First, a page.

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New Year's Resolution Tips

New Year’s Resolution Tips

It’s time for New Year’s resolutions once again, and we can help you set smart goals with our New Year’s Resolution Tips.

Be realistic while setting resolutions. If you want to start cooking all your meals at home, your first goal should be to eat at home a few times a week, and slowly ramp it up over time.

Planning for Realistic Goals

 

Be specific. “Losing weight” doesn’t give you something concrete to work toward. Instead say, “I want to lose 15 pounds over the next 6 months.“

If you choose a big goal, like learning another language, break it down into achievable steps, like signing up for a class, buying a tool, or studying vocab each week. And don’t beat yourself up if you’re not fluent at the end of the year.

Achievable Goals

 

Make it fun to stick to your goal. If you’re trying to lose weight but love desserts, learn about healthy alternatives and making lighter desserts. If you’re artistic, photograph nature to get moving outdoors.

Making Goals Fun

 

Set deadlines. Making a plan is the only way you’ll actually get started. Meal plan in advance so you make smart choices at the grocery store or get a planner to schedule gym time.

Setting Smart Deadlines

 

Make every goal a healthy one. Been wanting to redecorate or remodel? Do things you can yourself, even if that just means painting the walls, and get moving without even noticing.

Make Everything a Healthy Goal

 

Reward yourself when you reach milestones. If you save money from each paycheck for 3 months, go do a fun activity you’ve maybe been cutting back on, like going to the movies.

Rewarding Yourself for Success

Schedule Your Doctor's Appointment

Getting the Most Out of Your Doctor’s Appointment

Scheduling Your Doctor’s Appointment

Prevention is important to maintaining good health, so it is important to know what you need each year at your doctor’s appointment.

Blood Pressure

This should happen at every doctor’s appointment, even if you don’t currently have high blood pressure, to track your levels over time.

Flu Shot

This yearly shot protects you and those you care about from the flu.

Yearly Blood Tests

You should get these blood tests at your yearly physical doctor’s appointment:

Microalbumin

This yearly test can detect early signs of kidney damage.

Dental Exam

You should set up this kind of doctor’s appointment with your dentist every 6 months for a regular cleaning.

Dilated Eye Exam

This yearly doctor’s appointment is when your eye doctor puts eye drops into your pupil so they can get a better view of the back of your eye.

Pneumococcal Shot

This one-time shot prevents blood, brain, and lung infections, like pneumonia, caused by a certain bacteria.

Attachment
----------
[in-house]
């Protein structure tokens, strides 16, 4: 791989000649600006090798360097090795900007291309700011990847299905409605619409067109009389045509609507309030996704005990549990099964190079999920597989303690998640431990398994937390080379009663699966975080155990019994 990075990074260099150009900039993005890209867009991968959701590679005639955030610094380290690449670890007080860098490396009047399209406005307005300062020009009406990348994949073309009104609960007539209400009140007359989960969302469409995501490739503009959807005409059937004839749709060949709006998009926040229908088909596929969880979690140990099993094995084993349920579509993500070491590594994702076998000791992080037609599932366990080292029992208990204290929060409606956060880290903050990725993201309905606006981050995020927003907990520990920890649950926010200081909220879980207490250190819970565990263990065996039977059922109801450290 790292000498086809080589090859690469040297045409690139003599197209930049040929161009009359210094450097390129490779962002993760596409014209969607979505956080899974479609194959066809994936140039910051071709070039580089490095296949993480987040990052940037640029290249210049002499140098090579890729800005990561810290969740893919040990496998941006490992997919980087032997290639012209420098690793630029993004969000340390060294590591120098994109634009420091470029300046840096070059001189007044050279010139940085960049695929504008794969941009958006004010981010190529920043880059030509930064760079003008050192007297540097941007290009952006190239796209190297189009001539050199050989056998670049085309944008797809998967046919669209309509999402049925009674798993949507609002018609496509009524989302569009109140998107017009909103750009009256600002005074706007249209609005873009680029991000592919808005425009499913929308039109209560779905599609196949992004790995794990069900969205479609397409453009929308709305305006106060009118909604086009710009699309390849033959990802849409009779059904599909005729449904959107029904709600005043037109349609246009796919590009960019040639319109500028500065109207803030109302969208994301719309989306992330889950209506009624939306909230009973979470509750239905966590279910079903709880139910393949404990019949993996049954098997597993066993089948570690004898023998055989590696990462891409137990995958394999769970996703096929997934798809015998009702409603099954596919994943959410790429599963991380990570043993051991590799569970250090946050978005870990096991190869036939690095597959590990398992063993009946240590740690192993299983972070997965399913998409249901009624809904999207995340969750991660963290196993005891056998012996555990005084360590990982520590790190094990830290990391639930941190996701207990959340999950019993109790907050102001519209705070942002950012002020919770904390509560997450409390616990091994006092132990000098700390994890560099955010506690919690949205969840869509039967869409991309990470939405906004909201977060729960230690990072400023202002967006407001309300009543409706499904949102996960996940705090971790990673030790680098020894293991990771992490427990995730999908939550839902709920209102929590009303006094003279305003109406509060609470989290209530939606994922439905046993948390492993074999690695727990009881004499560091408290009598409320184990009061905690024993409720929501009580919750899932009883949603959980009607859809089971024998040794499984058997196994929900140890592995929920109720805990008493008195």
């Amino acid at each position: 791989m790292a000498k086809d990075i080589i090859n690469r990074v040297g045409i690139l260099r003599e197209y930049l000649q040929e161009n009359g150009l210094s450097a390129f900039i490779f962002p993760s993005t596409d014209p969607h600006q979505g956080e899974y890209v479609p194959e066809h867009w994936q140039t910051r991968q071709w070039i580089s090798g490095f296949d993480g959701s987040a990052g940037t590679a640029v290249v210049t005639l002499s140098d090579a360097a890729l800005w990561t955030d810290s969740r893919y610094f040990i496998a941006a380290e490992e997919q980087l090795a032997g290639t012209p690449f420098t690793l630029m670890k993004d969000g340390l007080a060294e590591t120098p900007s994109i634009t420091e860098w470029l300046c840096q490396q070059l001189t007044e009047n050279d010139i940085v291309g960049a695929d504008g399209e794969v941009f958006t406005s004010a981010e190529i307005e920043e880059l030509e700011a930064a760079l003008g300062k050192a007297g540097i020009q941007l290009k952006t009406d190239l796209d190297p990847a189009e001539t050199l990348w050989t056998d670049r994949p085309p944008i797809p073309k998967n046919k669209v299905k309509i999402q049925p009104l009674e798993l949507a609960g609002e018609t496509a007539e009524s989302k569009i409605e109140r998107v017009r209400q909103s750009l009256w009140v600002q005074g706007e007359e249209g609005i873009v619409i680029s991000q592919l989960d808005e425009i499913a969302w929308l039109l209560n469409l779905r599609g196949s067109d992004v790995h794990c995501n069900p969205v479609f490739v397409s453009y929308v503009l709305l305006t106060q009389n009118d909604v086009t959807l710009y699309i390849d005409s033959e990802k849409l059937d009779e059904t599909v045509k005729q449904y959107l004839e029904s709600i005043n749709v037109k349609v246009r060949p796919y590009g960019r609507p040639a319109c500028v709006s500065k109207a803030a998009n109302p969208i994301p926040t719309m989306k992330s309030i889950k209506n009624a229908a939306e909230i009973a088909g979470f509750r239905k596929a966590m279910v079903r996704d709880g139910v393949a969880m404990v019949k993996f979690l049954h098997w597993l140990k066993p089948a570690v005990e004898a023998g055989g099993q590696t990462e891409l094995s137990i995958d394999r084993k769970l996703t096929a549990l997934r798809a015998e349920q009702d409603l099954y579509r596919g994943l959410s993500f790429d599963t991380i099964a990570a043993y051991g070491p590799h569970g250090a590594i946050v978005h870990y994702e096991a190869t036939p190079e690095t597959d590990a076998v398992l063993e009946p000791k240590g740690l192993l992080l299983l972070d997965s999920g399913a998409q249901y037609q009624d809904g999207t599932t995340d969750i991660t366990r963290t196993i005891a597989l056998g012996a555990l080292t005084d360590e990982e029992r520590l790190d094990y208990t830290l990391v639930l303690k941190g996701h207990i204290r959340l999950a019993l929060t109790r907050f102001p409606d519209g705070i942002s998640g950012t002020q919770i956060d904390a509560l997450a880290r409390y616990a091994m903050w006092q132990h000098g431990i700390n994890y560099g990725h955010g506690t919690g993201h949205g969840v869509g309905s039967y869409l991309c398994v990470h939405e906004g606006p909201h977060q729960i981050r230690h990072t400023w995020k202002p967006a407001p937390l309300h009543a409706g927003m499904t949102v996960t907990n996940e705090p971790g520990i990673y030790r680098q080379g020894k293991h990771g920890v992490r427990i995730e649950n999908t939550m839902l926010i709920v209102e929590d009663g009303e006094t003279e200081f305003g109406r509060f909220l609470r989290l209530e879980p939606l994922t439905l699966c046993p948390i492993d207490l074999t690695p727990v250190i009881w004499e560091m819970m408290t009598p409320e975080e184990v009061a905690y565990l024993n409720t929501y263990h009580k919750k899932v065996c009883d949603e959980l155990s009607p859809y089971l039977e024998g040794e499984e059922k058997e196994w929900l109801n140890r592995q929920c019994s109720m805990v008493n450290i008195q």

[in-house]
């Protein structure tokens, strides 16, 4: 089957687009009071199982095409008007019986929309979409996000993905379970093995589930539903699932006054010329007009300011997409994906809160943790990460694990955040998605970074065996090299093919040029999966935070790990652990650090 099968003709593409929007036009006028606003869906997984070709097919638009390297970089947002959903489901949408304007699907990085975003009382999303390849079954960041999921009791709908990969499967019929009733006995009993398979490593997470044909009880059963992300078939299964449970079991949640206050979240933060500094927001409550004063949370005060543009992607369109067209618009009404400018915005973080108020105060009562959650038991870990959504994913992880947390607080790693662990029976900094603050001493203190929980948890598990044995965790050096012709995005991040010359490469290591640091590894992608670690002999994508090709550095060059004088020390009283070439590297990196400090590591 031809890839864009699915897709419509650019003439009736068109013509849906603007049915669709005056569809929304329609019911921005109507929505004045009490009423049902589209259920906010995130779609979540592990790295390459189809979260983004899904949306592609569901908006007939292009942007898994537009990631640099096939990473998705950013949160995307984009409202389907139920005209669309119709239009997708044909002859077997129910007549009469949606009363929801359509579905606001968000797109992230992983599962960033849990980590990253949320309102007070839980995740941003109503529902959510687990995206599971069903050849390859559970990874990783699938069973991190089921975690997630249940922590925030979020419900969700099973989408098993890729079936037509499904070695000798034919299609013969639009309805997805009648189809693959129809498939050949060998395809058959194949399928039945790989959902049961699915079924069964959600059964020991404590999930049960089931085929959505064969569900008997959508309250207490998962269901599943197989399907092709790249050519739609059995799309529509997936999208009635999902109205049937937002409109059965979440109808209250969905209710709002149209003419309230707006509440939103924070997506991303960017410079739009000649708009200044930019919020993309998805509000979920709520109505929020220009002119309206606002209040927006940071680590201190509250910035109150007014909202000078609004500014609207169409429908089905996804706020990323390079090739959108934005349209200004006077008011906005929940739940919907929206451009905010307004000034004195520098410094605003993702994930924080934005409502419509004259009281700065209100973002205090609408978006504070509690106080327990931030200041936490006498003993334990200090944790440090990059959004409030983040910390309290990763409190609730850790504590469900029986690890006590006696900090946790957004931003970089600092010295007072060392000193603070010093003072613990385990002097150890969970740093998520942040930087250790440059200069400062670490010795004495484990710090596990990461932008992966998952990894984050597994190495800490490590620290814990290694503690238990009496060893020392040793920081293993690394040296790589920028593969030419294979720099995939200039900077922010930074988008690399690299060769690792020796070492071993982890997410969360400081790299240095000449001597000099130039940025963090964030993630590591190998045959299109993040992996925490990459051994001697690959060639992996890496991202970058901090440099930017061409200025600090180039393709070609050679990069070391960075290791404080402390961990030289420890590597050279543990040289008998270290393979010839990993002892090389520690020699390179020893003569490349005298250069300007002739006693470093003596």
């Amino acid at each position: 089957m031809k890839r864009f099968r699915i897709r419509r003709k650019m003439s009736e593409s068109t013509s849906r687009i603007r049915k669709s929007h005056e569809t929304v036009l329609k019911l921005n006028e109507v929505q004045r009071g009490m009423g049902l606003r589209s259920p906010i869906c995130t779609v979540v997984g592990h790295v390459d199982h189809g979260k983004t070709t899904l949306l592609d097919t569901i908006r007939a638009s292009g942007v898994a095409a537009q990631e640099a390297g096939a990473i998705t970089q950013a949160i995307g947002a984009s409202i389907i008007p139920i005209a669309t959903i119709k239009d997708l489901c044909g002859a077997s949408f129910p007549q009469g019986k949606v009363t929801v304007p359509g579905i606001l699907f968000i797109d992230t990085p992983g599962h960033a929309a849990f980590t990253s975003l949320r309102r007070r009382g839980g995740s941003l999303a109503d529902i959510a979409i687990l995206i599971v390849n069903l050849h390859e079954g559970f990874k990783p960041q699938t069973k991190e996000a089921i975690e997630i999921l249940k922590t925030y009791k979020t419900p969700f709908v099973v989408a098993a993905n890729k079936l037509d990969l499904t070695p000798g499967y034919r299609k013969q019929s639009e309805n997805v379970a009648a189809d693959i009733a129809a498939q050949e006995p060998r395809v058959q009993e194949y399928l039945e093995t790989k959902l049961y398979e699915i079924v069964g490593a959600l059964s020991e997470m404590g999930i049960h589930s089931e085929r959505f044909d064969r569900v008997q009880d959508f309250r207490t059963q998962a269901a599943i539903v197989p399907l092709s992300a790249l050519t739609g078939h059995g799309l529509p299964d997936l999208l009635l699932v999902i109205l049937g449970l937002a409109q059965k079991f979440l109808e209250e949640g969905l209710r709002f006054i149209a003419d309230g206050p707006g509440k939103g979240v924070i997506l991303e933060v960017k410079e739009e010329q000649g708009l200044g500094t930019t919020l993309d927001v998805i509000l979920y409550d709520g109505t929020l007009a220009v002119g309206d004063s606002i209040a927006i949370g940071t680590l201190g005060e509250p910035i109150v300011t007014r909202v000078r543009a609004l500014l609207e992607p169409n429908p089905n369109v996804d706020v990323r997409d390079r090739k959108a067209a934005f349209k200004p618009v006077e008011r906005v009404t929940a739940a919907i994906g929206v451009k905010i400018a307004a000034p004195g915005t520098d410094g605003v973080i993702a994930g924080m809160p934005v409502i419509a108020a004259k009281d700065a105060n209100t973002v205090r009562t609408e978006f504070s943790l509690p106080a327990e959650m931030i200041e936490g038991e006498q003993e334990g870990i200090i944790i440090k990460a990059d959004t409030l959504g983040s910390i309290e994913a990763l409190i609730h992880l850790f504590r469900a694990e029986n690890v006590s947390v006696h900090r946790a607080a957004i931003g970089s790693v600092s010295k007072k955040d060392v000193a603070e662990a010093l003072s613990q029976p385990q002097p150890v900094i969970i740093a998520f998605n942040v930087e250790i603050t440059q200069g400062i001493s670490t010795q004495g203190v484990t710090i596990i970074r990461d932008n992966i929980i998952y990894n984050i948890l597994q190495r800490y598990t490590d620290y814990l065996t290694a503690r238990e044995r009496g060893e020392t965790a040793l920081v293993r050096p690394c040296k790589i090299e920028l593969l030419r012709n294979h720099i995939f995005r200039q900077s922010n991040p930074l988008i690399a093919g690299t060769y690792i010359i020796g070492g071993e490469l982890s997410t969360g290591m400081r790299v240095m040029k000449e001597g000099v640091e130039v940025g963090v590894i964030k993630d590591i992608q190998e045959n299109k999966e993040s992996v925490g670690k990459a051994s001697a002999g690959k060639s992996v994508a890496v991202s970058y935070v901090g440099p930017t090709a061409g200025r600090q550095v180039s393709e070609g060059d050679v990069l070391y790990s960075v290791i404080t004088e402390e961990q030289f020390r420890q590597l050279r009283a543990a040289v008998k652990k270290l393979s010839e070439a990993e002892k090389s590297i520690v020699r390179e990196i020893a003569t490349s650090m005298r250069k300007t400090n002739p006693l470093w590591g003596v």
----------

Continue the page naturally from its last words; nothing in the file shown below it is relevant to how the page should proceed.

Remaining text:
HbA1c

Those with diabetes should have this test at doctor’s appointments 2 to 4 times a year to help track their blood sugar levels long-term.

Foot Exam

This should happen at every doctor’s appointment for those with diabetes.

At Your Doctor’s Appointment

Ask for help.

Never be afraid to ask your doctor for advice. They want to help you be your best!

  • Prepare – Organize your questions ahead of time, and feel free to write them down if you’re afraid of forgetting anything.
  • Be Specific – Detailed information can help your doctor make your treatment plan and make sure it is working for you.
  • Tell the Truth – Be honest and direct with your doctor. Sharing information about how you feel will help you stay healthy.

Ask questions.

Not sure what to ask at your doctor’s appointment? Here are some questions to get you started:

  • What’s my blood pressure, cholesterol, and health goals?
  • How frequently should I check my blood pressure?
  • What lifestyle changes can I make to lower my blood pressure and cholesterol? Should I start a healthy diet or exercise plan?
  • What are the common side effects of my meds? Will any of my other meds, supplements, or foods interact with any of my meds?

Stay calm.

Do you get nervous or anxious when you go to doctor’s appointments? You’re not alone, and it can actually cause your blood pressure to rise while you’re there. Research shows that about 20% of patients with mild cases of high blood pressure see their blood pressure rise at doctor’s appointments. This is sometimes called white-coat syndrome.

Track your blood pressure at home and compare readings with those taken in the office to see if this is happening to you. Take these readings with you to your next doctor’s appointment and talk to them about it to make sure they get an accurate account of your blood pressure.

And once they know, your doctor can also help calm your fears, like by explaining exactly what they’re doing as they go.